If you have erectile dysfunction, desperation can drive you to consider almost any option. But it’s important to avoid the temptation of buying any drug that isn’t currently licensed and regulated for sale in the UK, particularly when buying online. Read in full
Drug manufacturer Bayer’s patent on Levitra expired 31 October 2018, following in the footsteps of Pfizer’s Viagra and Lilly’s Cialis, whose patents expired in 2013 and 2017 respectively.
What is Levitra?
A phosphodiesterase-5 (PDE5) inhibitor, Levitra was introduced to the market in 2003, around the same time as Viagra and Cialis. It enhances blood flow to the penis during sexual stimulation by inhibiting the PDE5 enzyme normally responsible for regulating, or limiting, that blood flow.
Generic tadalafil is now available in the UK
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The so-called ‘weekend pill’ will soon be made by generic manufacturers, as Eli Lilly’s patent on the drug is expected to expire in the UK 14 November 2017, and will be made available soon after from Dr Fox.
The patent for Cialis expired in March 2015 in Brazil, and is now available in that country as generic tadalafil from Sandoz.
Cialis comes onto the scene
Containing the active ingredient tadalafil, Cialis was introduced to the market in 2003, to compete with Pfizer’s erectile dysfunction medicine Viagra. It was originally developed to relieve frequent urination or weak flow of urine in patients with enlarged prostates, but it also helps increase blood flow to the penis. Read in full
Club drugs include Ecstasy (MDMA), the ‘date rape drug’ (Rohypnol), Crystal meth or Speed (Methamphetamine), acid (LSD), Special K (Ketamine) and Poppers (amyl nitrates). Increasingly the dangers of these drugs are escalated by taking more than one at the same time.
Typically taken at raves, parties, and clubs, these drugs are used to enhance or distort sensations and perceptions, to feel euphoric, and experience greater enjoyment. They are perceived to increase self-confidence and physical energy.
Of course these drugs are illegal for a reason. They have adverse effects and can be dangerous, even fatal. Problems arise from toxicity due to excessive dose, from interactions, and due to impurities. Illegal drugs are not monitored for quality. Read in full
When Viagra lost its patent on sildenafil in June of 2013, generic manufacturers were then licenced to produce the active chemical component of Viagra, sildenafil citrate, now commonly referred to as just sildenafil.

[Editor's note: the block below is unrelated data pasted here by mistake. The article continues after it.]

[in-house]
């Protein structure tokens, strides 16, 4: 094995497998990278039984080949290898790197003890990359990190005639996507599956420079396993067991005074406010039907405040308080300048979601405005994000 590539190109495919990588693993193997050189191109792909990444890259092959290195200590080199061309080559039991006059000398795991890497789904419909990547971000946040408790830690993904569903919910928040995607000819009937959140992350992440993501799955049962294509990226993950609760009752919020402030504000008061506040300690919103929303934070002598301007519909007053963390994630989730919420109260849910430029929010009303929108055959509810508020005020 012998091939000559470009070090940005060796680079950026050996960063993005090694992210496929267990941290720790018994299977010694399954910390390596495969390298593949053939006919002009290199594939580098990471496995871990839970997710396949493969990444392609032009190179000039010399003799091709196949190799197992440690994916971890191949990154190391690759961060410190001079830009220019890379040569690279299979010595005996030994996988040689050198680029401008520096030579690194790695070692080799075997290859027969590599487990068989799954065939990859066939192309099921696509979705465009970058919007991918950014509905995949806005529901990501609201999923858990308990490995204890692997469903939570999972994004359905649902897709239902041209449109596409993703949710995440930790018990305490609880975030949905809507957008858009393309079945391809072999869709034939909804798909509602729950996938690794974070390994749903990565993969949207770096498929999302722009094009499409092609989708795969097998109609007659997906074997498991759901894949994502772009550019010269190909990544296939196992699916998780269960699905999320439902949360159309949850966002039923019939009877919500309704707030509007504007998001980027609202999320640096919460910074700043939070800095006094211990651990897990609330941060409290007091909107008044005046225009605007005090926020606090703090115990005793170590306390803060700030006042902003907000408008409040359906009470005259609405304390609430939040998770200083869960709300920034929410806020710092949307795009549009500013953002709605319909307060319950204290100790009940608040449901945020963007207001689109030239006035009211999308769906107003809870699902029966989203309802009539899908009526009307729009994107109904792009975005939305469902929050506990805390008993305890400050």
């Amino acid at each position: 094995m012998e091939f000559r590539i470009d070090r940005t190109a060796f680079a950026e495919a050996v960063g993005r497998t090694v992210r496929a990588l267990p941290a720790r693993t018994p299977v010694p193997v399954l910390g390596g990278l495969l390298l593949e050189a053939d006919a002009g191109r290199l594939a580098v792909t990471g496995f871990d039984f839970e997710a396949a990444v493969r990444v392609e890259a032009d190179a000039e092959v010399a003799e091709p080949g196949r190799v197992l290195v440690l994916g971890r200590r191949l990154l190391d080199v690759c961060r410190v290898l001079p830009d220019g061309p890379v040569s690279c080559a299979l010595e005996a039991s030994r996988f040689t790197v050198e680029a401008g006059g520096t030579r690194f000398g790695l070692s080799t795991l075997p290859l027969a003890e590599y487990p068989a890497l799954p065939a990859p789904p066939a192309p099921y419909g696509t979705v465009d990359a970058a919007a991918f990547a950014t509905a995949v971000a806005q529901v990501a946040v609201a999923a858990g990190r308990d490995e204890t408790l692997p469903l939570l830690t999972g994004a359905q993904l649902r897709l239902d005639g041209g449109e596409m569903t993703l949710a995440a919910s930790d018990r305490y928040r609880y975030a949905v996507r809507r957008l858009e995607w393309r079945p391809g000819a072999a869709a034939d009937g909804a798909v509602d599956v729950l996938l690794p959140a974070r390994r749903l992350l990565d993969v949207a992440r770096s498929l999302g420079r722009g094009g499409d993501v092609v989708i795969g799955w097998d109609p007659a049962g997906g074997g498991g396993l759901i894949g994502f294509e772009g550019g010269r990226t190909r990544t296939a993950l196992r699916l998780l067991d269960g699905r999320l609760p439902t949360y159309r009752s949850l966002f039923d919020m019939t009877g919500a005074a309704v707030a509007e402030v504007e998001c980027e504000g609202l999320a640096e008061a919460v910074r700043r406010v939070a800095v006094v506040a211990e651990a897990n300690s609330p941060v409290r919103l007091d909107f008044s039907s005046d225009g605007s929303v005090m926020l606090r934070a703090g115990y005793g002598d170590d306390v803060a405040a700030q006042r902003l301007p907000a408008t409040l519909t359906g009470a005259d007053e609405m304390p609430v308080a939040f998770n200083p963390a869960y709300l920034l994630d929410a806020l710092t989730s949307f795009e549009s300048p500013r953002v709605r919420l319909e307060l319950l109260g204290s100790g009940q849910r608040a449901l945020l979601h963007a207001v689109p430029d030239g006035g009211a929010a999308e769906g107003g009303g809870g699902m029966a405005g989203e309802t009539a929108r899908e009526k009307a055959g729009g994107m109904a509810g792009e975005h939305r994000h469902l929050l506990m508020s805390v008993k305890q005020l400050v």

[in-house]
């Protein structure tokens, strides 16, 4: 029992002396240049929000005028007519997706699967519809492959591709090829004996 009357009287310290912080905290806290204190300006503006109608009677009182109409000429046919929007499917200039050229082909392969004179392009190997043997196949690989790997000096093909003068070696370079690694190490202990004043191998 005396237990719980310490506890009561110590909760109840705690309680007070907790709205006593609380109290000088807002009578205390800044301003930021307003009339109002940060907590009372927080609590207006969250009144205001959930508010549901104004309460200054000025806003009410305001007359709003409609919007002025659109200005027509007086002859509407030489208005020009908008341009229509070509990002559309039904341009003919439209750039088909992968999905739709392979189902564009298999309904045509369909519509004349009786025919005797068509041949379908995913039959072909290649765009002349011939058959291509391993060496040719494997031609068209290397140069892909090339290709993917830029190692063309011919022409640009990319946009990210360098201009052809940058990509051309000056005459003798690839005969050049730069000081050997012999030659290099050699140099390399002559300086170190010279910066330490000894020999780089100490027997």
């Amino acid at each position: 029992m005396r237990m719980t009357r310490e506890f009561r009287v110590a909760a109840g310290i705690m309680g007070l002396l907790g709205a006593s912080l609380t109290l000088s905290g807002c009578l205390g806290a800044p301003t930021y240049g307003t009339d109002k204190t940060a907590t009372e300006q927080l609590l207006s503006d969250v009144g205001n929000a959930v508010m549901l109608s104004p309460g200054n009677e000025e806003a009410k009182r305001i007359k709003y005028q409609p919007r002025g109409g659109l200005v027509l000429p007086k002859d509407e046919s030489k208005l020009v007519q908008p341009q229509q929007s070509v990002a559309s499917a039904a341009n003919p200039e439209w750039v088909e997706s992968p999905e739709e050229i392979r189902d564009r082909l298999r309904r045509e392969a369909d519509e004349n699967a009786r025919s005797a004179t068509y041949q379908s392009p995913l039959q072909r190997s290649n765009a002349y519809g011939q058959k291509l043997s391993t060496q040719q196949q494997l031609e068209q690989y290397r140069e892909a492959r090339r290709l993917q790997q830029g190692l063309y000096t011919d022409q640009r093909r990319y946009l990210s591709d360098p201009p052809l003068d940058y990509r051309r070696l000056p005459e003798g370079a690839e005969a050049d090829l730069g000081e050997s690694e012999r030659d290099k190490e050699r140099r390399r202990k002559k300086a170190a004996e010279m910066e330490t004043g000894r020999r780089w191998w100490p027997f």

As the drug became less expensive, an increasing number of men have been able to use it, and their experiences are of interest to many new patients who have been prescribed sildenafil, or would like to find out more about it. Read in full
Both Viagra and sildenafil are widely used to treat erectile dysfunction. In fact, they contain the same active ingredient. Viagra is a brand name for the sildenafil produced and sold by the company Pfizer. Sildenafil is also sold as a generic drug, which is medically identical to Viagra.
History of sildenafil as Viagra
Sildenafil citrate was created in 1989 by British scientists Albert Wood and Peter Dunn as a possible treatment for hypertension and angina; conditions associated with coronary heart disease. In 1991 Dr. Nicholas Terrett, now often referred to as the father of Viagra, was named in the British patent for the drug as a heart medication. And though Pfizer’s early trials of the drug in the 1990s did not prove its efficacy as a heart medication, patients who took part in the clinical trials reported increased erections after taking sildenafil. Separate studies provided more information on the biochemical process that causes erections, which helped scientists understand how sildenafil could enhance the effects of sexual stimulation and open up blood vessels in the penis. Sildenafil was then studied in men with erectile dysfunction, and in 1998 it was approved by the FDA specifically for treatment of ED. Read in full
Rupert Webster has been kind enough to share these true-life realisations with us, in the hope of helping men in similar situations. ED can wreak emotional havoc on individuals and couples, but knowing that others have been through the same kind of experience can be comforting and informative.
When you have ED, you grieve your sex life
Not being able to get an erection makes you feel like you’ve lost a part of yourself. My mind was flooded with memories of my first time, of the wonderful sex my wife and I had on our honeymoon, of the time we … well, you get the picture. It’s tough to think that it may never be that easy to have sex at the drop of a hat, and you may not ever be able to have sex at all.
My communication was terrible
I was so closed up. I really was. The first time I couldn’t perform I just pretended it had never happened. The next day it was business as usual. We started our day with a cup of tea and breakfast, a quick kiss goodbye. After several weeks it became apparent that I still couldn’t get an erection – yet I still couldn’t bring myself to speak about it. I didn’t even try to get treatment. My wife was no doubt going through her own range of emotions, but she, like me, was withdrawn. Even after 17 years of marriage neither of us felt comfortable enough to talk about it. Read in full